Multiple basic helix-loop-helix (bHLH) proteins play a critical role in the regulation of neural stem cell differentiation . The bHLH family of transcription factors includes activators and repressors of transcription. The activator-type bHLH transcription factors include 'achaete-scute complex' homologue 1 (Ascl1) which is expressed in differentiating neurons and belongs to the Neurogenin Family. This activating bHLH transcription factor is believed to drive the expression of a 'hairy and enhancer of split' factor, Hes6. Hes6 in turn can support Ascl1 activity and neuronal differentiation in part by antagonising Hes1 activity through heterodimer formation . Hes1 is a repressor-type bHLH transcription factor which maintains neural stem cells by repressing activator bHLH expression . In the case of Hes1 this occurs at two levels: firstly through direct binding to the Ascl1 promoter, and secondly by forming a non-functional heterodimer with another activator-type bHLH transcription factor, E47 [9, 11]. Overall, Hes proteins are involved in the maintenance of neural stem cells and gliogenesis, whilst Ascl1 is implicated in neurogenesis [12–14].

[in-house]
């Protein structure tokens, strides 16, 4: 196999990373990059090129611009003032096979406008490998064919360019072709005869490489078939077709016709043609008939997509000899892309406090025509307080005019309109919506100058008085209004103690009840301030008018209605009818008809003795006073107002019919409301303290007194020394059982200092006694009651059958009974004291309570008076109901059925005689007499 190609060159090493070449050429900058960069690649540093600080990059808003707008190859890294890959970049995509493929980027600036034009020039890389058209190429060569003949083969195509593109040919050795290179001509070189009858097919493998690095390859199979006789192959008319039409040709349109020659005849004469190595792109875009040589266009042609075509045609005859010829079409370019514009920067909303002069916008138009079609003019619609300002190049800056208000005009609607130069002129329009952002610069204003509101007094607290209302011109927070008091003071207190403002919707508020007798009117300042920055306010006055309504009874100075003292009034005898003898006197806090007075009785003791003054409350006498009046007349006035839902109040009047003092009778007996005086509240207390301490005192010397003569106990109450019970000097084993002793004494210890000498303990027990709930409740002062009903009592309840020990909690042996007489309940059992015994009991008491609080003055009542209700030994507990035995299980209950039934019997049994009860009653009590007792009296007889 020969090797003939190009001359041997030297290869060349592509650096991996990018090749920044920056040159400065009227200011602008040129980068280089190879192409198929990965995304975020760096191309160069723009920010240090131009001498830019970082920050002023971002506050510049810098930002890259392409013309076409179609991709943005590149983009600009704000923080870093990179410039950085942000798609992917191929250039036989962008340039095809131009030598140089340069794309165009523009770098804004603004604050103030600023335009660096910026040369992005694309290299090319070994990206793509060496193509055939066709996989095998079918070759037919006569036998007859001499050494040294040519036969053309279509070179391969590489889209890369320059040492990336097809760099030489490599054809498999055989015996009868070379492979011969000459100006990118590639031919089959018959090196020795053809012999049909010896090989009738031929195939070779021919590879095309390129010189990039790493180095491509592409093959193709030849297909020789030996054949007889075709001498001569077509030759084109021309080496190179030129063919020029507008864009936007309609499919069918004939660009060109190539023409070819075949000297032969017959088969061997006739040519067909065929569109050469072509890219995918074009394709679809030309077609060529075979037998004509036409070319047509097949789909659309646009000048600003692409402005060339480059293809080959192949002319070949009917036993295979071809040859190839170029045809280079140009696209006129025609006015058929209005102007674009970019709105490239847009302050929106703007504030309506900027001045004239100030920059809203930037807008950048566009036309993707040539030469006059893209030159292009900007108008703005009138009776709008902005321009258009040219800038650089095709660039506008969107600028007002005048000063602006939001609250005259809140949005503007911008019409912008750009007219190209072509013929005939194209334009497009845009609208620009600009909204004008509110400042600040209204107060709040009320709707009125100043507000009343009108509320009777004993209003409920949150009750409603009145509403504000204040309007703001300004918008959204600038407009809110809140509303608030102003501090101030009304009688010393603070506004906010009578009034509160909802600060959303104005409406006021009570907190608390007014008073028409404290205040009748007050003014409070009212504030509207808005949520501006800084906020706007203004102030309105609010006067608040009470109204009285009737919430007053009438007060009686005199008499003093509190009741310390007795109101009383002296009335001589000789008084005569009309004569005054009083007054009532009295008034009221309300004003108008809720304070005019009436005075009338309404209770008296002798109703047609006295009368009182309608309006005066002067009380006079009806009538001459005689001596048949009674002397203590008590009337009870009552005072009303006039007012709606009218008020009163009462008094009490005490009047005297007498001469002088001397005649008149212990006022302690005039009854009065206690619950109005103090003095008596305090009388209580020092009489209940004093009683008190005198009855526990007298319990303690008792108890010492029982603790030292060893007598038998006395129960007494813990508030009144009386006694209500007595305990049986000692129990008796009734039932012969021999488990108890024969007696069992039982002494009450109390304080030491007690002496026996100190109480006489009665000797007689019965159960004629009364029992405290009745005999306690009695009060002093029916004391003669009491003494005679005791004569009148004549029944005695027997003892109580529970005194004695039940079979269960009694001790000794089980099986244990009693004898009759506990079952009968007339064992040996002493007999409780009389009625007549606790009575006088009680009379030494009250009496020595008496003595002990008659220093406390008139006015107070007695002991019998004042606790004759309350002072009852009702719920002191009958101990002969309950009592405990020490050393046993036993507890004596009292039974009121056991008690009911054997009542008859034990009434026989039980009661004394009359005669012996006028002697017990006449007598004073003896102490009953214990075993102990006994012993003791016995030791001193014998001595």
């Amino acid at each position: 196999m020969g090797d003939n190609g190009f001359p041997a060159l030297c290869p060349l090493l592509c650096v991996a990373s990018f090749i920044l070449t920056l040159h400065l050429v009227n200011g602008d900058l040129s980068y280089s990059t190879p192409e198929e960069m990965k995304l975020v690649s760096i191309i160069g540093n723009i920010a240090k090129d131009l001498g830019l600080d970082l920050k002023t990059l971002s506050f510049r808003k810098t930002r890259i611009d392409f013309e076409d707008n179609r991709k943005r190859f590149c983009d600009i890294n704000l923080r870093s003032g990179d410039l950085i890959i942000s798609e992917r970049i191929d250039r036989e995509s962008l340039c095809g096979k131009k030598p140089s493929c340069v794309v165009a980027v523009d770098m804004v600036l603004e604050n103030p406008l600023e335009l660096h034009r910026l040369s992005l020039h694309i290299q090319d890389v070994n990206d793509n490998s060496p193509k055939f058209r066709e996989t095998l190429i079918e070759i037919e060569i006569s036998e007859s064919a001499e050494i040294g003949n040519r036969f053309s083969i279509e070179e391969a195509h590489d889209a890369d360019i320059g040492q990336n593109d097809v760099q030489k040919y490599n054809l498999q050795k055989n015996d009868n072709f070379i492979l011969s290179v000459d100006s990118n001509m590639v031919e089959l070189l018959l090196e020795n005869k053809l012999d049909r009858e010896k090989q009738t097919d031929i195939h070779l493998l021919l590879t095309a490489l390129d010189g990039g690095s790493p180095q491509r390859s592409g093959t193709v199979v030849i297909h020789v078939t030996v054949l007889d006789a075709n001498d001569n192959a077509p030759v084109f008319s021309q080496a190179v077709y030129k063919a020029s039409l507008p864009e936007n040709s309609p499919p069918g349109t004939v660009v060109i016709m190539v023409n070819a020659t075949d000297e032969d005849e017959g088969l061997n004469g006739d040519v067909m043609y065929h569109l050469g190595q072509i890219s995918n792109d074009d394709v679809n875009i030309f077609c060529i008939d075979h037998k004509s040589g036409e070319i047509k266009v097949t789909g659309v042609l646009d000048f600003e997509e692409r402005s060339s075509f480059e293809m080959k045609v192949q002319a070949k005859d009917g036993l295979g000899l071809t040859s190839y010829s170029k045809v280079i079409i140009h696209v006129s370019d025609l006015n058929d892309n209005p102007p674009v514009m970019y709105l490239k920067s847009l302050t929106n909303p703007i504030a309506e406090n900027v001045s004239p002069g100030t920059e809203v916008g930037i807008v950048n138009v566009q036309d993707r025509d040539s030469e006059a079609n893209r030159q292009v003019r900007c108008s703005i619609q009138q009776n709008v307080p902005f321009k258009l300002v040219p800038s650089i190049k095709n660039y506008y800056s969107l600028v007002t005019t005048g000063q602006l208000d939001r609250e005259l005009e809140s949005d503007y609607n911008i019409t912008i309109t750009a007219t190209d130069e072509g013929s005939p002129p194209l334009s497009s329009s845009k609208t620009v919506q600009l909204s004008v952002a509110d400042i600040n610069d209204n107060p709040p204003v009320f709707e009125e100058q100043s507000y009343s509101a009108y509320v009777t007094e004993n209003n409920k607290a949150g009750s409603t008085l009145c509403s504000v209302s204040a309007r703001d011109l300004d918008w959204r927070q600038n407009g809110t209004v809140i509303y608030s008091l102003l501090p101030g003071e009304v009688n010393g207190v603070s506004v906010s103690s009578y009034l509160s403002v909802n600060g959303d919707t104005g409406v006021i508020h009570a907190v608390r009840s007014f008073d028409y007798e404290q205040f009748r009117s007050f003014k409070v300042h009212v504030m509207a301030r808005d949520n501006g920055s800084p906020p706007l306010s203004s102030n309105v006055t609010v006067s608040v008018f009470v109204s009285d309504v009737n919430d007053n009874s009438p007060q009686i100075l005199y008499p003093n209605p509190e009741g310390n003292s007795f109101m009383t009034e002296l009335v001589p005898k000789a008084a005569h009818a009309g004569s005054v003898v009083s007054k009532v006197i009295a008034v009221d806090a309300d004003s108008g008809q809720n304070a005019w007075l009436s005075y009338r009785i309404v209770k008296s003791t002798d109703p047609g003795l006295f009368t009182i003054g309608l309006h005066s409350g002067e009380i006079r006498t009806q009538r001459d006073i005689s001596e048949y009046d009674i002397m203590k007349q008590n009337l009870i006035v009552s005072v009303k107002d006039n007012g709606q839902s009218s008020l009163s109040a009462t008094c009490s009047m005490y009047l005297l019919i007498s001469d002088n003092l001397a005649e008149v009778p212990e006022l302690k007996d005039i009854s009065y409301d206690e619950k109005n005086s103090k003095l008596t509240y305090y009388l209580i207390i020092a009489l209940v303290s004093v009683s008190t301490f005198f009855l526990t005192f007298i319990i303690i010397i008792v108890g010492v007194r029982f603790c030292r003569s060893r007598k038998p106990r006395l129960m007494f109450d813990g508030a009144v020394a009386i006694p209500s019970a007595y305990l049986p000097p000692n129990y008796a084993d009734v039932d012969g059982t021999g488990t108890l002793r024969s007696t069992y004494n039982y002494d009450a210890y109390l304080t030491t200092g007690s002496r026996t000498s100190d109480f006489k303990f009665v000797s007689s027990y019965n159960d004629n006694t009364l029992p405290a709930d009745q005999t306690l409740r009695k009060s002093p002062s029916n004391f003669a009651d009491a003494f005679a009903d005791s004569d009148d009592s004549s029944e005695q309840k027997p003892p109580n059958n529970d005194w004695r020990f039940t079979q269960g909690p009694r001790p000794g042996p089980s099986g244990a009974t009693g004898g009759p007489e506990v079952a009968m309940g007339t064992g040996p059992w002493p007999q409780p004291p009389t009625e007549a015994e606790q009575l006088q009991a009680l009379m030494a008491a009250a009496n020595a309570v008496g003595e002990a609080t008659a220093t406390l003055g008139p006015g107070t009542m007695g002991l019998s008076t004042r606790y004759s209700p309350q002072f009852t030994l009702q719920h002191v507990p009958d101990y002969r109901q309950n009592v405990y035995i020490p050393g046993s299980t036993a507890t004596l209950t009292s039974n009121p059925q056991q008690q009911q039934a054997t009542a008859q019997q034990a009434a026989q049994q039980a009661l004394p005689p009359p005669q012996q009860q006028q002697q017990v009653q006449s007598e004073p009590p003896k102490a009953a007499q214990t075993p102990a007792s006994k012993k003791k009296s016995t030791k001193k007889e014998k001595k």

In silico approaches
Expression array data from p53 PE-/-; Rb PE-/- cancerous (n = 5) and normal (n = 3) samples were retrieved from a previously published data set . Gene expression data from the p53 PE-/-; Rb PE-/- mouse model expression array data were analysed in the R statistical software using the limma and affy packages [16, 17]. Briefly, data were pre-processed using the RMA (Robust Multichip Average) method, before fitting a linear model and applying Bayesian smoothing to identify differentially expressed genes between the normal and cancer samples. M-values (log2 expression ratios) were calculated for all probes and for each sample and then complete hierarchical clustering was performed using the Eisen Cluster program . Heatmaps were generated using the Eisen TreeView program.
Median centred log2 ratios of normal adult tissue transcript levels were retrieved from the Oncogenomics Normal Tissue Database  for genes which were found to be differentially regulated in the p53 PE-/-; Rb PE-/- mouse model of prostate cancer using IMAGE clone identifiers retrieved from the Clone/Gene ID converter [20, 21].
Clinical prostate cancer expression array data were retrieved from the NCBI Gene Expression Omnibus (accession numbers GSE3325 and GSE6099) from a previously published Affymetrix expression array data set. To generate dot plots, data were pre-processed using the RMA (Robust Multichip Average) method, quantile normalised and intensity estimate values were averaged for all probes for a given gene.
Statistical significance (p values) for a panel of neuroendocrine markers in human tumours.
BN vs PCa
BN vs MET
PCa vs MET
Statistical Analysis of the ExpO Dataset